Concerned? Here’s How To Contact Your U.S. Senators & Representatives

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After such a polarizing election season, it's no surprise that some people have very strong feelings about the outcome of the presidential race. You may agree or disagree with the result, but it's also important you remember that the presidency is not the only office with power. The U.S. Senate and the U.S. House of Representatives are in charge of passing and blocking many laws that directly impact your day-to-day life. In the next four years, it's very likely that the Republican-controlled Congress will support many of the proposals of the future Trump administration. But as a constituent, you have the right to voice whether you're in favor or not of those measures, and request that your elected representative take action. And the truth is, reaching out to them is way easier than you think! After all, their contact information now lives online. So really, with just a few clicks, you can start taking measures to make your voice heard. If you don't know where to begin, we got you covered. Just follow these easy steps. Know your options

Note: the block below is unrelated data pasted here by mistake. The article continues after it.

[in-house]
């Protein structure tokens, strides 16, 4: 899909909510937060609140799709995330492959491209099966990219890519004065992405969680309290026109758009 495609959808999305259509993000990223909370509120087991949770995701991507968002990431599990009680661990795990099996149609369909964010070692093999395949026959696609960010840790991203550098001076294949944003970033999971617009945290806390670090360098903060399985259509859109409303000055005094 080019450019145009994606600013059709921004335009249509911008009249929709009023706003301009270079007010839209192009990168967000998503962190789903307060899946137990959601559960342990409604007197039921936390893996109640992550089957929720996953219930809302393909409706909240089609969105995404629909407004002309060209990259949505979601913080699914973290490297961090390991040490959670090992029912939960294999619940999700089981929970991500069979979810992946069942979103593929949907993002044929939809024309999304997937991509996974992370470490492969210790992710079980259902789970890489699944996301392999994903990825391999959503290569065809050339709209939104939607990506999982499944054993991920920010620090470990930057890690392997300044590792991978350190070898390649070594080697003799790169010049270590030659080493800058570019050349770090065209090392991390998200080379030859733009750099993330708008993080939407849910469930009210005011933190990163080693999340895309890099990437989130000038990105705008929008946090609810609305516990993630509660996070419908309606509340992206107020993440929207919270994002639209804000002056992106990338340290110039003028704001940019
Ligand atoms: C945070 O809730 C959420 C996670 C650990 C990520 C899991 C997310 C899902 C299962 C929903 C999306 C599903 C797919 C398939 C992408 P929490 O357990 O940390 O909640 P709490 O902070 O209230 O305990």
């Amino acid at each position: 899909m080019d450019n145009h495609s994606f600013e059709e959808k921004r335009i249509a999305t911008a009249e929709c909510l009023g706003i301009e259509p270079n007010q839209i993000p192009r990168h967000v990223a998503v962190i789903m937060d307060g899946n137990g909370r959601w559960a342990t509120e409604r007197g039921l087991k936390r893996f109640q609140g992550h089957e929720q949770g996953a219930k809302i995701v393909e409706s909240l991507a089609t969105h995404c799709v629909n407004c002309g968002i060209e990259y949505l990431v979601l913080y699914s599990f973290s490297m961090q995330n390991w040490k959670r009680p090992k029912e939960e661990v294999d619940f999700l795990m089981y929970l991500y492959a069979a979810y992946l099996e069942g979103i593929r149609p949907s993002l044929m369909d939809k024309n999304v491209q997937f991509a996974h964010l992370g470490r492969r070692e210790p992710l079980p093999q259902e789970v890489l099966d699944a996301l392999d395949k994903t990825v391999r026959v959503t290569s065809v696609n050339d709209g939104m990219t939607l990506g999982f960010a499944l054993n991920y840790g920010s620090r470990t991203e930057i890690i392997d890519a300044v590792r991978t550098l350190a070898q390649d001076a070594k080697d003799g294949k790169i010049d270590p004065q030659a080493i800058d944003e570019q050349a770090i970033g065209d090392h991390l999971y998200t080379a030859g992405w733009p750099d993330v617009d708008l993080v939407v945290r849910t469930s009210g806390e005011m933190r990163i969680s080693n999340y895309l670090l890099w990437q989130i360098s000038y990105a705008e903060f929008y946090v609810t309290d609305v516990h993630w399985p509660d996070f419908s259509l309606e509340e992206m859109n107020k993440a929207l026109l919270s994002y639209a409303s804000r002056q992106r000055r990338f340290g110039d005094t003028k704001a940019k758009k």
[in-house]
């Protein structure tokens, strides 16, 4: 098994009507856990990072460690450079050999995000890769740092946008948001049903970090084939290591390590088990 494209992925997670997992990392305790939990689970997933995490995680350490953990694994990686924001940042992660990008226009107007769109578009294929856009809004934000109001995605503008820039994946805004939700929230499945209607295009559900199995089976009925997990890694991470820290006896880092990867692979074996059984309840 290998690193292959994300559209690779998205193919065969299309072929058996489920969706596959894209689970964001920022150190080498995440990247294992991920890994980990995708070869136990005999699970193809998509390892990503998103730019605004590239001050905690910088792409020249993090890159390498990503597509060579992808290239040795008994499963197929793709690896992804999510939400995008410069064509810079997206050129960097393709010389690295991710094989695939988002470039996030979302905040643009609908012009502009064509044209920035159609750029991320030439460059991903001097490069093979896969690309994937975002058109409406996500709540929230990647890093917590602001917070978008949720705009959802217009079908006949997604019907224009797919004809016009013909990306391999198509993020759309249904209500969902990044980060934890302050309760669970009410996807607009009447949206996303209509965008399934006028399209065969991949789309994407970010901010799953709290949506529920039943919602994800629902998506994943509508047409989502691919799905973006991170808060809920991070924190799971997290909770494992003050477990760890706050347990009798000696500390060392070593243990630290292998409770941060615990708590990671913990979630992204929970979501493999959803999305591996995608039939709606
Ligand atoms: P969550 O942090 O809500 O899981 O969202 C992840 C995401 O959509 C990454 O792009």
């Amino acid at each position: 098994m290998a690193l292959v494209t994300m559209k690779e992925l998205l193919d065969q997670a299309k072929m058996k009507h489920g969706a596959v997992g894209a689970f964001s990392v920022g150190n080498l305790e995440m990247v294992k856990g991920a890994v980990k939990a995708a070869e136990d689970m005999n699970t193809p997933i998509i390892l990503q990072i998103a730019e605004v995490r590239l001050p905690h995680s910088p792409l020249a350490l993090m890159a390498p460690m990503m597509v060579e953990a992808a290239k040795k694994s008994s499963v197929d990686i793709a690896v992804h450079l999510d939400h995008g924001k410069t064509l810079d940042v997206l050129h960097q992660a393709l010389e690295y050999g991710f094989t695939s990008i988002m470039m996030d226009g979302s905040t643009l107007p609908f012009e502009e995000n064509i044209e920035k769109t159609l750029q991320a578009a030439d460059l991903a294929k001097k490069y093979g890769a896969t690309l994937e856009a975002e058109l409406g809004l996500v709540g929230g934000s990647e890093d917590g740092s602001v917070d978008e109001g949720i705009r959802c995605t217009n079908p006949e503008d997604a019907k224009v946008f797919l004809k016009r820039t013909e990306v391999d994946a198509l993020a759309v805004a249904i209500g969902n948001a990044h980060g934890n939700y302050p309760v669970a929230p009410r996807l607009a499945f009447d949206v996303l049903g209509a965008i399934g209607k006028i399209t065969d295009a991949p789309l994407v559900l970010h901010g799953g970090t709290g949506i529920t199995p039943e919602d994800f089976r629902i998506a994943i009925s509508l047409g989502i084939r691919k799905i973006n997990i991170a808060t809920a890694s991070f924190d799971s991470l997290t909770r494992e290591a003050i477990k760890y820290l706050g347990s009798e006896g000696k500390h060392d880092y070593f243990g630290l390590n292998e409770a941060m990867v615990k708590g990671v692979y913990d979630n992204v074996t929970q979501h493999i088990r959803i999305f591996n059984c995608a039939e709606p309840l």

You can reach out to your elected representatives through the phone, online, or by sending a letter. Your U.S. representative's contact information can be found in this handy directory, and your U.S. senator's information is in this one. If you want to call
If possible, contact your representative's office directly. Another option is dialing 202-224-3121. That will direct you to an operator at the Capitol switchboard. If you choose to do this, be sure you know who your congressperson is, and ask to be connected to them. The operator will direct your call to their office line, and a legislative assistant will likely answer the phone. Always let the staff member know (or if you're lucky, the person who is representing you) what specific issue you are calling about. They are generally busy, and likely have many people who want their ear, so make sure to give your name and state, and get to the point as succinctly as you can. If you like email better
Maybe calling your senator or representative just isn't your thing. Don't fret. Some senators have direct email addresses that are easily found on their websites. Others choose to have those pesky contact forms instead. Either way, you can easily reach out to them with just a couple of clicks. If you prefer snail mail
Sending an actual letter is the slowest option out of them all. Due to security processes, all letters and packages must be screened when they reach the Capitol. So, technically it takes weeks for your elected representative to get whatever you send them. Still, if the issue that concerns you is not one of urgency and you want to go the old-school route, each legislator's physical address is easy to find on the aforementioned directories, or on their websites.

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